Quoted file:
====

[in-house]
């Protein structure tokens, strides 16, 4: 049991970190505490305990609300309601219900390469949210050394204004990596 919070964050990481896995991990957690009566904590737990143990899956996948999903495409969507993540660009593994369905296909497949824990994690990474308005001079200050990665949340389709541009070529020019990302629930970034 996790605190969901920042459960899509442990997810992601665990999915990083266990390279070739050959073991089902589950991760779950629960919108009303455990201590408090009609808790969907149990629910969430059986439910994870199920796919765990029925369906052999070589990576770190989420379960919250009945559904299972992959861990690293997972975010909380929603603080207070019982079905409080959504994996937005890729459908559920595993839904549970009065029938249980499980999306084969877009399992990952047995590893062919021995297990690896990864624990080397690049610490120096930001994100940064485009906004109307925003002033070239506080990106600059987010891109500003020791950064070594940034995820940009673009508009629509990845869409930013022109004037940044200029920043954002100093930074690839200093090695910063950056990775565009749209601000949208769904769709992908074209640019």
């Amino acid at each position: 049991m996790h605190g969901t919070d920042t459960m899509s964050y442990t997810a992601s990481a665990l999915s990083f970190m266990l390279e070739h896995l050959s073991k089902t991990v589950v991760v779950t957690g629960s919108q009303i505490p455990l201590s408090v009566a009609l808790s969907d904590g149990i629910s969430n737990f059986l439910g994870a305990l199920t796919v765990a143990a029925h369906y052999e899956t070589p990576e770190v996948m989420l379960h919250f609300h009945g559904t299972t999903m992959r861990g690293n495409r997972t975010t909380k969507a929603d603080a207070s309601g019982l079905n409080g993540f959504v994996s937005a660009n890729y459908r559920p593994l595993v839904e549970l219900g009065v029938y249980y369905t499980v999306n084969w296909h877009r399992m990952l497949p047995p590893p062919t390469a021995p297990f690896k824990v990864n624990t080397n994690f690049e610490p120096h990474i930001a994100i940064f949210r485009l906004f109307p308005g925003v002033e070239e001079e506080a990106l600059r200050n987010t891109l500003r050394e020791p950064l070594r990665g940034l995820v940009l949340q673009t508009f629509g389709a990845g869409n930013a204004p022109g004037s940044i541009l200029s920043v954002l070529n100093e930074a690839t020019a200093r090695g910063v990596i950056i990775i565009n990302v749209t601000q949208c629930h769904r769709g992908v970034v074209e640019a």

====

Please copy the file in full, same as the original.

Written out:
[in-house]
């Protein structure tokens, strides 16, 4: 049991970190505490305990609300309601219900390469949210050394204004990596 919070964050990481896995991990957690009566904590737990143990899956996948999903495409969507993540660009593994369905296909497949824990994690990474308005001079200050990665949340389709541009070529020019990302629930970034 996790605190969901920042459960899509442990997810992601665990999915990083266990390279070739050959073991089902589950991760779950629960919108009303455990201590408090009609808790969907149990629910969430059986439910994870199920796919765990029925369906052999070589990576770190989420379960919250009945559904299972992959861990690293997972975010909380929603603080207070019982079905409080959504994996937005890729459908559920595993839904549970009065029938249980499980999306084969877009399992990952047995590893062919021995297990690896990864624990080397690049610490120096930001994100940064485009906004109307925003002033070239506080990106600059987010891109500003020791950064070594940034995820940009673009508009629509990845869409930013022109004037940044200029920043954002100093930074690839200093090695910063950056990775565009749209601000949208769904769709992908074209640019």
């Amino acid at each position: 049991m996790h605190g969901t919070d920042t459960m899509s964050y442990t997810a992601s990481a665990l999915s990083f970190m266990l390279e070739h896995l050959s073991k089902t991990v589950v991760v779950t957690g629960s919108q009303i505490p455990l201590s408090v009566a009609l808790s969907d904590g149990i629910s969430n737990f059986l439910g994870a305990l199920t796919v765990a143990a029925h369906y052999e899956t070589p990576e770190v996948m989420l379960h919250f609300h009945g559904t299972t999903m992959r861990g690293n495409r997972t975010t909380k969507a929603d603080a207070s309601g019982l079905n409080g993540f959504v994996s937005a660009n890729y459908r559920p593994l595993v839904e549970l219900g009065v029938y249980y369905t499980v999306n084969w296909h877009r399992m990952l497949p047995p590893p062919t390469a021995p297990f690896k824990v990864n624990t080397n994690f690049e610490p120096h990474i930001a994100i940064f949210r485009l906004f109307p308005g925003v002033e070239e001079e506080a990106l600059r200050n987010t891109l500003r050394e020791p950064l070594r990665g940034l995820v940009l949340q673009t508009f629509g389709a990845g869409n930013a204004p022109g004037s940044i541009l200029s920043v954002l070529n100093e930074a690839t020019a200093r090695g910063v990596i950056i990775i565009n990302v749209t601000q949208c629930h769904r769709g992908v970034v074209e640019a």